Post‑election Periods Have Historically Been Favorable for U.S. Equities
Investors have historically had heightened concerns about economic factors in the weeks and months leading up to U.S. presidential elections. The idea of policy and leadership changes make those trying to determine the growth prospects of companies and industries uncertain and uneasy. Nothing can dampen market sentiment more than dreaded uncertainty.
Historically, this added degree of anxiety has led to higher levels of volatility in advance of elections, and commensurately lower thereafter. Of course, financial markets trade on numerous factors and each market environment is unique, taking into account much more than just the political landscape.
From a behavioral perspective, worry about an outcome generally creates more volatility that the occurrence of one. Stocks have tended to appreciate in the months following an election far more than they have declined. While results have varied during different election cycles and there are, of course, exceptions, stocks have generally risen regardless of the political party of the newly elected president or whether power is jointly controlled or split by party in the House and Senate. Just having the election in the rearview mirror has typically been sufficient to calm investors’ nerves.
|Market Index Returns||Oct 2020||YTD 2020|
|S&P 500 Index||-2.7%||2.8%|
|Russell 2000 Index||2.1%||-6.8%|
|MSCI EAFE Index||-4.0%||-10.8%|
|Barclays US Agg. Bond Index||-0.5%||6.3%|
|FTSE 3 Mo. T‑Bill Index||0.0%||0.6%|
Stock Market Review & Outlook
A Return to Lockdowns in Europe Added Fuel to Already Tense U.S. Markets
Rising COVID‑19 cases caused concerns of a return to more stringent social restrictions and business lockdowns. New limitations put in place in France, Germany and the U.K. sent concerns rippling across the globe and certainly into the minds of U.S. investors.
Equity markets were weighed down by risk‑off sentiment leading to particularly sharp sell offs during the final trading week of October. The -2.7% return for the S&P 500 masks the overall volatility for the month as the benchmark pulled back by over 7% from mid‑month levels to erase gains posted earlier in the period.
Utilities stocks were particularly strong as investors focused on more green‑energy companies that provide electricity, water and gas and away from the oil industry. Previously high‑flying technology companies pulled back in the month, making Information Technology the weakest sector, followed closely by the energy component of the index continuing to show signs of distress. International equity markets continued to lag behind the U.S.
Usual safe havens during market sell offs provided no protection to investors as U.S. Treasury prices fell with stubbornly low yields bumping up. The bellwether 10‑Year U.S. Treasury yield was higher by 20 basis points to 0.88% at month end.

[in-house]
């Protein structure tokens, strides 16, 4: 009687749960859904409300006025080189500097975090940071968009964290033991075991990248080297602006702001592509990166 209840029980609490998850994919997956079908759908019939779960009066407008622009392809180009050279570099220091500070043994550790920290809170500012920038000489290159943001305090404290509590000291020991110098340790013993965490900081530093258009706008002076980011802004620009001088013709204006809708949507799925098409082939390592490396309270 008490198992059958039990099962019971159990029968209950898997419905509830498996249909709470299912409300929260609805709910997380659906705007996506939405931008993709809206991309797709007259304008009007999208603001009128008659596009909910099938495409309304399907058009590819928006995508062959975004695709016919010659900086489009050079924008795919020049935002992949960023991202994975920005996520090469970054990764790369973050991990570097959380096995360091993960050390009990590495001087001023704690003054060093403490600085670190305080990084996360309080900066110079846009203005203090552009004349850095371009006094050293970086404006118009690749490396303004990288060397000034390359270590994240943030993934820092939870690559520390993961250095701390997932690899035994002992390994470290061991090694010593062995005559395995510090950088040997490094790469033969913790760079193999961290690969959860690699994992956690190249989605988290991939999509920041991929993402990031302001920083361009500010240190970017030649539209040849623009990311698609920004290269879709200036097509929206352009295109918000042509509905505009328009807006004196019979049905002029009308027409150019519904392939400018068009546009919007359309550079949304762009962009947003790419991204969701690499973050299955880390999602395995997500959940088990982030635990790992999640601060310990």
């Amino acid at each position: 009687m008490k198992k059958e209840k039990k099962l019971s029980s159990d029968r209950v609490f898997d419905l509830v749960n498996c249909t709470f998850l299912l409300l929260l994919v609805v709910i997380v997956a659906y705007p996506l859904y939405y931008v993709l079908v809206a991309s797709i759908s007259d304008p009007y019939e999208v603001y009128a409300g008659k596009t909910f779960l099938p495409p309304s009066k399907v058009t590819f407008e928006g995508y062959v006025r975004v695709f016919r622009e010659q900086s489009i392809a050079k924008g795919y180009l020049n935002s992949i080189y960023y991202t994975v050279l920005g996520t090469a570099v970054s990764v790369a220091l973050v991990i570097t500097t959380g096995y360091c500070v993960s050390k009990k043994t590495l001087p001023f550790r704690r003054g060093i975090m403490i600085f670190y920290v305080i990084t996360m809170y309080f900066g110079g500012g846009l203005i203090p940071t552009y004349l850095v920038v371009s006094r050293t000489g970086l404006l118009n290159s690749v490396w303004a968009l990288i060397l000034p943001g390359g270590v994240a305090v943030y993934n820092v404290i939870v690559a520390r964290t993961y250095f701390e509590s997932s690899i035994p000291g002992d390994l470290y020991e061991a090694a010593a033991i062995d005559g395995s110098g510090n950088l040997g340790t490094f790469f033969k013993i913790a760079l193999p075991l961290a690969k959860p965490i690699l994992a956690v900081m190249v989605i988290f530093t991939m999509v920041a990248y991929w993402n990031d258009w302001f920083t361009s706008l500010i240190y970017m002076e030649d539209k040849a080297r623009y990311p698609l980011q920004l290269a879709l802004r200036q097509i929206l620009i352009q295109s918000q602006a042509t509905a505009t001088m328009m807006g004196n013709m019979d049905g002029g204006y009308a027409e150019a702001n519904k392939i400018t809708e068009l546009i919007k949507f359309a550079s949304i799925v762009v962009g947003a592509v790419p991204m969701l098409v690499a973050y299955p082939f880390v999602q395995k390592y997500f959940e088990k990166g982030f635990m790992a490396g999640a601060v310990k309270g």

|S&P 500 Sector Returns||Oct 2020||YTD 2020|
Economic Review & Outlook
One Giant Leap to ... Almost Back to Where We Started
U.S. economic growth in the third quarter posted a record high 33% advance on an annualized basis. The recovery made up some of the lost ground of dreadful Gross Domestic Product (GDP) results earlier in the year.
Strong consumer spending, supported by temporary stimulus payments, provided support to recovering businesses. The latest Retail Sales figures were the strongest in three months, led by purchases of vehicles and home improvement‑related items. Improved Durable Goods Orders in the latest month were driven by solid business orders of capital goods, and regional manufacturing surveys have been supportive of the improving national data. Unemployment in the U.S. continues to decline, but at a slow pace.
Chart of the Month
Investors’ Nerves Tend to Settle Down After an Election
Average VIX Performance in Election Years*
*Since 1990, Source: New York Life (Sep, 2020)
VIX Performance (indexed to 100 - 90 days before the election)
Historically, market volatility has risen in the months leading up to a U.S. presidential election as shown in the chart above. This has been the case in 2020 as well as measured by the CBOE Volatility Index (VIX), a measure of S&P 500 volatility often referred to as the “fear gauge.”
After the VIX reached the highest ever recorded level early this year (based on the shock of the expected impact of the global pandemic) the index settled down to more normal levels, with periodic fits and starts over the past few months. A commensurate decline in market volatility has, on average, historically occurred in the months following an election. How that plays out this year will be seen shortly.
Election day is now behind us. The American people were asked to be patient while the details of a much closer race than the polls predicted were sorted out and a winner declared. Joe Biden was named the 46th President of the United States following four tense days of counting after the polls closed. Although challenges and potential legal battles are expected to come into play, when the dust settles, focus will eventually shift back to our collective economic situation.
The essential steps necessary to return positive momentum back to the economy following the tremendous blow dealt by an unexpected health crisis that shuttered most of our nation will be front and center once again. Reopening our economy to get millions of Americans back to work in a safe manner is a critical order of business. Continued progress in manufacturing and the critical consumption component of economic growth depend on it. These are some of the important landmarks we will be mindful of as we look for opportunities to deploy capital with the most appropriate balance of risk and reward.
Please reach out to one of your Account Officers or any member of our Executive Leadership Team to discuss topics raised in this letter or anything else we can be helpful with.